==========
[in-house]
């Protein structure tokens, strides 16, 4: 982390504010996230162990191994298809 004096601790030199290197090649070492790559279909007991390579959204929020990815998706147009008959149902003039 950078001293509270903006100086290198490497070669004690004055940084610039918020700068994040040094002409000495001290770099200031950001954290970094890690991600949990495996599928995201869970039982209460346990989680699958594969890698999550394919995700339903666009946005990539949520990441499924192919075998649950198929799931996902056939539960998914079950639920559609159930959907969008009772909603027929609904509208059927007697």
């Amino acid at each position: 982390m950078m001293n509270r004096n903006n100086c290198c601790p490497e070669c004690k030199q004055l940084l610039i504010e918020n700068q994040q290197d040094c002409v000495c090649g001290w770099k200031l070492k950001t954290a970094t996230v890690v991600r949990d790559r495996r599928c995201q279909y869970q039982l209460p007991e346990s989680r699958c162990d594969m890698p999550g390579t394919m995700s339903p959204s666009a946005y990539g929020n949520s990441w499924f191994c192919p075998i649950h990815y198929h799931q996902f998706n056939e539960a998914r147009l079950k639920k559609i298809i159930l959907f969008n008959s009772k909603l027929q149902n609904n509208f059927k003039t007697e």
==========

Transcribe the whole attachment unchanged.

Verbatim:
[in-house]
């Protein structure tokens, strides 16, 4: 982390504010996230162990191994298809 004096601790030199290197090649070492790559279909007991390579959204929020990815998706147009008959149902003039 950078001293509270903006100086290198490497070669004690004055940084610039918020700068994040040094002409000495001290770099200031950001954290970094890690991600949990495996599928995201869970039982209460346990989680699958594969890698999550394919995700339903666009946005990539949520990441499924192919075998649950198929799931996902056939539960998914079950639920559609159930959907969008009772909603027929609904509208059927007697």
């Amino acid at each position: 982390m950078m001293n509270r004096n903006n100086c290198c601790p490497e070669c004690k030199q004055l940084l610039i504010e918020n700068q994040q290197d040094c002409v000495c090649g001290w770099k200031l070492k950001t954290a970094t996230v890690v991600r949990d790559r495996r599928c995201q279909y869970q039982l209460p007991e346990s989680r699958c162990d594969m890698p999550g390579t394919m995700s339903p959204s666009a946005y990539g929020n949520s990441w499924f191994c192919p075998i649950h990815y198929h799931q996902f998706n056939e539960a998914r147009l079950k639920k559609i298809i159930l959907f969008n008959s009772k909603l027929q149902n609904n509208f059927k003039t007697e």